“I would like to be clear that the police have become the first line of defense in mental health crises,” Okeny said. “This bill will help end the criminalization of mental health, addiction and homelessness.

Voluntary ACES Act competitive grants could be used “to develop local systems to protect the mental and physical well-being of residents, prevent violence, defuse volatile situations, ensure access to social services, and reduce reliance on force by the government”. reads the invoice text.

Situations that would warrant an alternative to the police include “emergency and non-emergency situations that do not require the presence of law enforcement personnel or, where appropriate, the person requesting assistance requests a response from an alternative to law enforcement,” reads the bill.

State Senator Sonia Chang-Diaz, D-Boston, the bill’s lead sponsor in the Senate and a gubernatorial candidate, said 240 million calls are made to 911 each year in the United States, and the most of them are not related to serious crimes or danger. The national 911 program reported that nearly 3.5 million calls were made in Massachusetts in 2019.

“Officers are supposed to resolve noise complaints, reverse overdoses, discipline school children” and deal with behavioral crises, but they are not trained to respond to mental health or substance abuse crises, Chang-Diaz said.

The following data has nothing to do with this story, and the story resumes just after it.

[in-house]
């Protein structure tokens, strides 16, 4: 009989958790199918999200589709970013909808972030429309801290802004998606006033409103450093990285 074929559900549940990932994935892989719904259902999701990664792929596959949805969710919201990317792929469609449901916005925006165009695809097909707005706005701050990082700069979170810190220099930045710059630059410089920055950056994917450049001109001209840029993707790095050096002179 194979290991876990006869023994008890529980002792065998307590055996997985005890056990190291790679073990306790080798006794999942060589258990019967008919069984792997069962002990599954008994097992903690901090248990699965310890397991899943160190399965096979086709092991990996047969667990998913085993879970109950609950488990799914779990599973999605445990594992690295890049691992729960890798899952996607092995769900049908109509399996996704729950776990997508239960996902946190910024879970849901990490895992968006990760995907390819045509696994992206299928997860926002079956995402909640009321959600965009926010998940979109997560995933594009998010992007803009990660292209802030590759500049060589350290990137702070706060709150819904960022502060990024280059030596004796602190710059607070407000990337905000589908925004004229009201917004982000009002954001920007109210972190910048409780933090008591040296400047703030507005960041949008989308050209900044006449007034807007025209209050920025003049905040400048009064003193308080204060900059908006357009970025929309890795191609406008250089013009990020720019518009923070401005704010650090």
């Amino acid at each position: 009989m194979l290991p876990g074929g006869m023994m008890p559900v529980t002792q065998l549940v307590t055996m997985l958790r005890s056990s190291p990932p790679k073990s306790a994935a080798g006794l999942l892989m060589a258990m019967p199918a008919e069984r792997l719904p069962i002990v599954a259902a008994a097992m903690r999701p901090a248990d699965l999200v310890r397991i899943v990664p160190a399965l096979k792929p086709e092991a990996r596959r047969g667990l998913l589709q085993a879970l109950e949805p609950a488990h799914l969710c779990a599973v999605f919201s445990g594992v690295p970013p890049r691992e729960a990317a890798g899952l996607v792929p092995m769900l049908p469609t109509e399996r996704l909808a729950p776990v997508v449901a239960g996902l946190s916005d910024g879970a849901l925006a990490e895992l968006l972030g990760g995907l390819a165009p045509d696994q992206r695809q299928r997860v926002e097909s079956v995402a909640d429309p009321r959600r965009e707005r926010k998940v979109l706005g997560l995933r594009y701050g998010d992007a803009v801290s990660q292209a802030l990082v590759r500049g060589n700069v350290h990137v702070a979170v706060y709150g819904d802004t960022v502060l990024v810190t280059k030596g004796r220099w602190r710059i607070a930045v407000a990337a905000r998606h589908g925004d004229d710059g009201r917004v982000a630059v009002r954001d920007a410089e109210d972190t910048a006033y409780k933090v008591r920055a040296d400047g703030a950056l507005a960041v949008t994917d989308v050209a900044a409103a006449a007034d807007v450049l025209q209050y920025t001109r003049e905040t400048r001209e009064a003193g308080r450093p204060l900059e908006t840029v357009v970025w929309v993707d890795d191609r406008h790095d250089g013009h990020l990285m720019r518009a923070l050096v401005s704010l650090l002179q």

The “brutalised” suspects

Darrell Murkison, a community activist with the Lynn Racial Justice Coalition and former president of the North Shore chapter of the NAACP, said there is a racial disparity in police use of force, even in Massachusetts.

“Black and Brown overpolicing is happening in Massachusetts, and it is happening right now. … We live with this reality every day, and that’s why we’re afraid to call the police for help, even when we need it,” Murkison said.

Murkison listed the names of people of color who have been beaten or killed by Lynn police in recent decades, including Victor White. Former Lynn police officer Matthew Coppinger is currently on probation for repeatedly punching White, a black man, inside a holding cell for refusing to remove his mask at the start of the COVID-19 pandemic.

Murkison also raised the case of Denis Reynoso, a 29-year-old Iraq war veteran with post-traumatic stress disorder who was shot and killed in his home in September 2013. Reynoso was in the midst of a health crisis mental when he took control of an officer’s gun and fired two shots into his head, missing each time as the officer fought him.

Officer Joshua Hilton warned Reynoso five times that he would be shot, then opened fire on him. Reynoso later died in hospital. The Essex District Attorney’s Office determined the shooting was justified and the three officers were later awarded the state’s highest law enforcement honor, the Trooper George L. Hanna Memorial Awards for Bravery .

“For decades, unarmed black and brown people have been brutalized and killed by police in Lynn” and other Essex County departments, Murkison said. “Put simply, I know Lynn…and I know without a doubt that Lynn needs an unarmed response team.”

Last summer, Lynn city officials approved $500,000 for an unarmed pilot program called the All Lynn Emergency Response Team, or ALERT.

Brian Steele can be contacted at [email protected]